The Prince shocked Europe on publication with its ruthless tactics for gaining absolute power and its abandonment of conventional morality. Niccolò Machiavelli came to be regarded as some by an agent of the Devil and his name taken for the intriguer 'Machevill' of Jacobean tragedy. For his treatise on statecraft Machiavelli drew upon his own experience of office under the turbulent Florentine republic, rejecting traditional values of political theory and recognizing the complicated, transient nature of political life. Concerned not with lofty ideals, but with a regime that would last, The Prince has become the Bible of realpolitik, and still retains its power to alarm and to instruct. In this edition Machiavelli's tough-minded and pragmatic Italian is preserved in George Bull's clear, unambiguous translation, while Anthony Grafton's introduction depicts Machiavelli's world of power struggles and intrigue, and discusses his role as political teacher of Europe. Niccolò Machiavelli (1469-1527) was born in Florence, and served the Florentine republic as a secretary and second chancellor, as ambassador and foreign policy-maker. When the Medici family returned to power in 1512 he was suspected of conspiracy, imprisoned and tortured and forced to retire from public life. His most famous work, The Prince, was written in an attempt to gain favour with the Medicis and return to politics.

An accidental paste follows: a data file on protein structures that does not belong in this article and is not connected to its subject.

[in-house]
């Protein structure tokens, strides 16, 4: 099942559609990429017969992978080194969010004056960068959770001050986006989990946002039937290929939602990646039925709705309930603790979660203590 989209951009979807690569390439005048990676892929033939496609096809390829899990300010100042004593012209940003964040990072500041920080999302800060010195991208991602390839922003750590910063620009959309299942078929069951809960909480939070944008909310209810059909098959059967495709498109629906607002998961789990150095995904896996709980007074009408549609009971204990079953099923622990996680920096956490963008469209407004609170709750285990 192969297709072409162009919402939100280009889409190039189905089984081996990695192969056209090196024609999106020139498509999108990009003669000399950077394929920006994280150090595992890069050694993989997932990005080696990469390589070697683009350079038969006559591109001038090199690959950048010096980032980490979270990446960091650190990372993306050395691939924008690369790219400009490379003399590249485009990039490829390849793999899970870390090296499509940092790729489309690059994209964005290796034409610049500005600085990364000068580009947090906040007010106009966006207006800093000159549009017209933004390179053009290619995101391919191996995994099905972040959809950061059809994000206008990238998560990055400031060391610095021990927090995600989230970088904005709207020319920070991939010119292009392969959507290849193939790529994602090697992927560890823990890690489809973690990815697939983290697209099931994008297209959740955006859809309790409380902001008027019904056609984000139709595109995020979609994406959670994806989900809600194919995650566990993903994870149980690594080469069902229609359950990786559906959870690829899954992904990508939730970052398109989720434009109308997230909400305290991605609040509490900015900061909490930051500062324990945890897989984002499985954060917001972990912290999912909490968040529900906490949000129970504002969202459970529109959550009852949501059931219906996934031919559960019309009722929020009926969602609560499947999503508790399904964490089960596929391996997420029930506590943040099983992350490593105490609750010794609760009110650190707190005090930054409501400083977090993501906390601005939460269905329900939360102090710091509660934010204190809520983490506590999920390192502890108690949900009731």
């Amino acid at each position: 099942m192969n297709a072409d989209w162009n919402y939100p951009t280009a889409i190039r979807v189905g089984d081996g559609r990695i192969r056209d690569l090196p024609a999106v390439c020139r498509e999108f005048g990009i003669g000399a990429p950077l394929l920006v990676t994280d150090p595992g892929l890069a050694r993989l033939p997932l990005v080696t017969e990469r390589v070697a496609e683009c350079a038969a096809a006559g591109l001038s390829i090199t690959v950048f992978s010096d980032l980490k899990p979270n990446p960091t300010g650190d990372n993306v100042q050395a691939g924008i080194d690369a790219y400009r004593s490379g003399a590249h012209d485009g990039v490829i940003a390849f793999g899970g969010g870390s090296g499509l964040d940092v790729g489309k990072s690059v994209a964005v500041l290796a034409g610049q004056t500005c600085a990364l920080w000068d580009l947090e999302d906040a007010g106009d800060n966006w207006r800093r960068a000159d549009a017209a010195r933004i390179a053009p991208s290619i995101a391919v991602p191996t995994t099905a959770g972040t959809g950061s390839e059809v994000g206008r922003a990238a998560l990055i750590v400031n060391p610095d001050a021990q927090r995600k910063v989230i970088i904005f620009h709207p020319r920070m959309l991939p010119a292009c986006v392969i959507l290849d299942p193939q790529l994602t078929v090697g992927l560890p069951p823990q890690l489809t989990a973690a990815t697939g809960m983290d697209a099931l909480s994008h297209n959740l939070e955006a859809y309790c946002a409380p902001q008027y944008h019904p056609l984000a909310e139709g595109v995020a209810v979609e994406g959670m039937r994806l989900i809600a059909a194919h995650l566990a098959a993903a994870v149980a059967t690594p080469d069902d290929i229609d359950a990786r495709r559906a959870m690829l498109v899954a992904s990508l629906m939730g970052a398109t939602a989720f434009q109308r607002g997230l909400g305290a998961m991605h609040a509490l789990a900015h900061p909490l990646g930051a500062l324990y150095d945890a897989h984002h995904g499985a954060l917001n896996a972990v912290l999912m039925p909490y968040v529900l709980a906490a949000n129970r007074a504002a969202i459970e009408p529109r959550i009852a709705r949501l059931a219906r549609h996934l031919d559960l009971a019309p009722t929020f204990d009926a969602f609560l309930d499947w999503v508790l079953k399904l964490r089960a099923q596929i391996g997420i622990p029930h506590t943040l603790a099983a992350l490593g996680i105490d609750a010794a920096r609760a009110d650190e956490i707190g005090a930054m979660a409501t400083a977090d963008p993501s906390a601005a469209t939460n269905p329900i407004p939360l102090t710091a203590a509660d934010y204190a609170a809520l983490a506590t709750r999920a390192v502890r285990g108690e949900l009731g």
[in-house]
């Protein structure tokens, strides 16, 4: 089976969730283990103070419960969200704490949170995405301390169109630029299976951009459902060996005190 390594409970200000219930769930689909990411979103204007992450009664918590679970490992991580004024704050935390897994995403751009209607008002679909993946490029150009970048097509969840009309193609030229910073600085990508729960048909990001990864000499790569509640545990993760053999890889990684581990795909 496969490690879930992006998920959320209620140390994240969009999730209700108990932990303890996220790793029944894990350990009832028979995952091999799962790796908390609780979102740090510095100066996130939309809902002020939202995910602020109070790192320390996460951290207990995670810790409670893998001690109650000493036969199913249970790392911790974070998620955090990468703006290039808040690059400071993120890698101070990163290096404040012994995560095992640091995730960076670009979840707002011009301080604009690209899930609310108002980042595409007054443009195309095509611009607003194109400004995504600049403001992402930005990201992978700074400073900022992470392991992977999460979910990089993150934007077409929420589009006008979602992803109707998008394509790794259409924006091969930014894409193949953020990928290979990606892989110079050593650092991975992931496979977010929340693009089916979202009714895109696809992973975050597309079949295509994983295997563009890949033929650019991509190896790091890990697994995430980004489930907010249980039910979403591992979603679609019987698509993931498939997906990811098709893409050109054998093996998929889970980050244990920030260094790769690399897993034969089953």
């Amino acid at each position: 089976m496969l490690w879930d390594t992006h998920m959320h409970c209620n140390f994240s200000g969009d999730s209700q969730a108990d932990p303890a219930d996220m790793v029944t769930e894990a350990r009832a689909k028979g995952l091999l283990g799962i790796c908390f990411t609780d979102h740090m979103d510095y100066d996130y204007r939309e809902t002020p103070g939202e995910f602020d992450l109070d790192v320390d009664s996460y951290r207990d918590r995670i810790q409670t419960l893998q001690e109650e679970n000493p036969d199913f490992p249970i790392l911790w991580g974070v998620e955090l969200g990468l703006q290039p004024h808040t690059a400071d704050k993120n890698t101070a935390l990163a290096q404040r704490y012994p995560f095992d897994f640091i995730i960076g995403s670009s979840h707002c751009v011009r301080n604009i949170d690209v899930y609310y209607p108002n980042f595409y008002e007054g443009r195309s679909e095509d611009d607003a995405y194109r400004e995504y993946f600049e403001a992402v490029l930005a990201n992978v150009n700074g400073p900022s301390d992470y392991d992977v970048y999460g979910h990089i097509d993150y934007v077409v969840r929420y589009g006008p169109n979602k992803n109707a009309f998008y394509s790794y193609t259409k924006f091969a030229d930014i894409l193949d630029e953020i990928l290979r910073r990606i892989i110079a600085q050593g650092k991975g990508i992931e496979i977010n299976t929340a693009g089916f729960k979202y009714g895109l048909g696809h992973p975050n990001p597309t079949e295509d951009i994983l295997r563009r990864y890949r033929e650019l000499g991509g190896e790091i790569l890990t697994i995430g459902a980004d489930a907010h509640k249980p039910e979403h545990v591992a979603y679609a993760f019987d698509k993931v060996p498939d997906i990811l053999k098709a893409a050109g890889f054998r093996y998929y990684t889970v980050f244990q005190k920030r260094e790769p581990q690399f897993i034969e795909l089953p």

This edition of this translation originally published: 1999